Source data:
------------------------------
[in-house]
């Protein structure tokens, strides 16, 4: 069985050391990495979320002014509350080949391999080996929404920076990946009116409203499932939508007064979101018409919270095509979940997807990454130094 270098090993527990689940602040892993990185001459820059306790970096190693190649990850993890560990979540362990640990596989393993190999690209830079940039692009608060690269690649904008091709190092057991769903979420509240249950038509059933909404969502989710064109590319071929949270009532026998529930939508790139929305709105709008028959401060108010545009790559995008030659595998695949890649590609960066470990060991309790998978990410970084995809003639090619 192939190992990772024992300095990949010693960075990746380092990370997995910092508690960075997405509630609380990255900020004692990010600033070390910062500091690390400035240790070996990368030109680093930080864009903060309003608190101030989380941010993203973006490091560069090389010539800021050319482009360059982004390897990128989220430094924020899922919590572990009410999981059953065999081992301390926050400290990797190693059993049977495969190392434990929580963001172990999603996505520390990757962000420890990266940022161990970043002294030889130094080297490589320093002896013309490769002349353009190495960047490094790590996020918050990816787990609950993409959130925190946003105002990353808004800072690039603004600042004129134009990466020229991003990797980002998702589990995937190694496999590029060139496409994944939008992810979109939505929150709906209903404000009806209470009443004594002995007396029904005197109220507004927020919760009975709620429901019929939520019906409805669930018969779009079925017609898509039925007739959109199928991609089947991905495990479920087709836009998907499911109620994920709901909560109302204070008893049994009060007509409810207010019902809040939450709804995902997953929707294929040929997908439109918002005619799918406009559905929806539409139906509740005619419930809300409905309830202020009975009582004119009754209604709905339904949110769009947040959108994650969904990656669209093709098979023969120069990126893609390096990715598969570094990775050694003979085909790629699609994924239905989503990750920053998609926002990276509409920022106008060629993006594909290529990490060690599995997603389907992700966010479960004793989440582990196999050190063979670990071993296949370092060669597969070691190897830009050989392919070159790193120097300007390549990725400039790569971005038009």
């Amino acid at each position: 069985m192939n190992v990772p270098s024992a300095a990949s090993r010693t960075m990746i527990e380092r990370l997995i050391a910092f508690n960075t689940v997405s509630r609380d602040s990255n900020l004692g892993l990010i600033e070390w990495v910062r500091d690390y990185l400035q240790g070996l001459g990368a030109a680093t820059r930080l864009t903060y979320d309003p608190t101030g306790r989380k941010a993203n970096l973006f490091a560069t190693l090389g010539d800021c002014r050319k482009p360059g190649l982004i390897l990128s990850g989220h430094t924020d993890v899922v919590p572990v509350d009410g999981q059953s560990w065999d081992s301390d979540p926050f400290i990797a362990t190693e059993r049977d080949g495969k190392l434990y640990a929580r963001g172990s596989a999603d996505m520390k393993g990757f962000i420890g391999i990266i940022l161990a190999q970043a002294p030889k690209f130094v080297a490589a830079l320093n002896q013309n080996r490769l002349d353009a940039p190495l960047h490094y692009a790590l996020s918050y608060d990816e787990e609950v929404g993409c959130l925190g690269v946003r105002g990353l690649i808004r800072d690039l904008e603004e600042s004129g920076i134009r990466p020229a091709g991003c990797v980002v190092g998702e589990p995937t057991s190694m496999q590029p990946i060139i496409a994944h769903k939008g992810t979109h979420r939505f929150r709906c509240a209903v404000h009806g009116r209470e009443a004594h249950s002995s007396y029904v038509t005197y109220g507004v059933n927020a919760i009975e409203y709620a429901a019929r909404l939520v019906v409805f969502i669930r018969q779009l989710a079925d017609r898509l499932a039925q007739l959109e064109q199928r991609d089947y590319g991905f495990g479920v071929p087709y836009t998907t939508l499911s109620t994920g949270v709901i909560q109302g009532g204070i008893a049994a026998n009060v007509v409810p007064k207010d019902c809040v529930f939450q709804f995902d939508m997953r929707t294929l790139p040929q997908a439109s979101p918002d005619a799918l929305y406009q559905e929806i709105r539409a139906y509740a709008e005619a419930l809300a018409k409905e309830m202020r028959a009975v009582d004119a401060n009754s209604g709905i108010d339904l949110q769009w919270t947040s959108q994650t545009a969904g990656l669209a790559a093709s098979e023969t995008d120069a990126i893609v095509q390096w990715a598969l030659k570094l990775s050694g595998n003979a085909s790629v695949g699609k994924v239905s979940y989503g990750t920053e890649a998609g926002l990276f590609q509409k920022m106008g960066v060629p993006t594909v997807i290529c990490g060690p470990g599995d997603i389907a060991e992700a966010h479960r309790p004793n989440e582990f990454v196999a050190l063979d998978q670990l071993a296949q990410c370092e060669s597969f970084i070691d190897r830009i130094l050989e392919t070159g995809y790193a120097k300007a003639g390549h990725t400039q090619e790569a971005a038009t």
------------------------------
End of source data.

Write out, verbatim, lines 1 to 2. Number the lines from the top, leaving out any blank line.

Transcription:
[in-house]
């Protein structure tokens, strides 16, 4: 069985050391990495979320002014509350080949391999080996929404920076990946009116409203499932939508007064979101018409919270095509979940997807990454130094 270098090993527990689940602040892993990185001459820059306790970096190693190649990850993890560990979540362990640990596989393993190999690209830079940039692009608060690269690649904008091709190092057991769903979420509240249950038509059933909404969502989710064109590319071929949270009532026998529930939508790139929305709105709008028959401060108010545009790559995008030659595998695949890649590609960066470990060991309790998978990410970084995809003639090619 192939190992990772024992300095990949010693960075990746380092990370997995910092508690960075997405509630609380990255900020004692990010600033070390910062500091690390400035240790070996990368030109680093930080864009903060309003608190101030989380941010993203973006490091560069090389010539800021050319482009360059982004390897990128989220430094924020899922919590572990009410999981059953065999081992301390926050400290990797190693059993049977495969190392434990929580963001172990999603996505520390990757962000420890990266940022161990970043002294030889130094080297490589320093002896013309490769002349353009190495960047490094790590996020918050990816787990609950993409959130925190946003105002990353808004800072690039603004600042004129134009990466020229991003990797980002998702589990995937190694496999590029060139496409994944939008992810979109939505929150709906209903404000009806209470009443004594002995007396029904005197109220507004927020919760009975709620429901019929939520019906409805669930018969779009079925017609898509039925007739959109199928991609089947991905495990479920087709836009998907499911109620994920709901909560109302204070008893049994009060007509409810207010019902809040939450709804995902997953929707294929040929997908439109918002005619799918406009559905929806539409139906509740005619419930809300409905309830202020009975009582004119009754209604709905339904949110769009947040959108994650969904990656669209093709098979023969120069990126893609390096990715598969570094990775050694003979085909790629699609994924239905989503990750920053998609926002990276509409920022106008060629993006594909290529990490060690599995997603389907992700966010479960004793989440582990196999050190063979670990071993296949370092060669597969070691190897830009050989392919070159790193120097300007390549990725400039790569971005038009």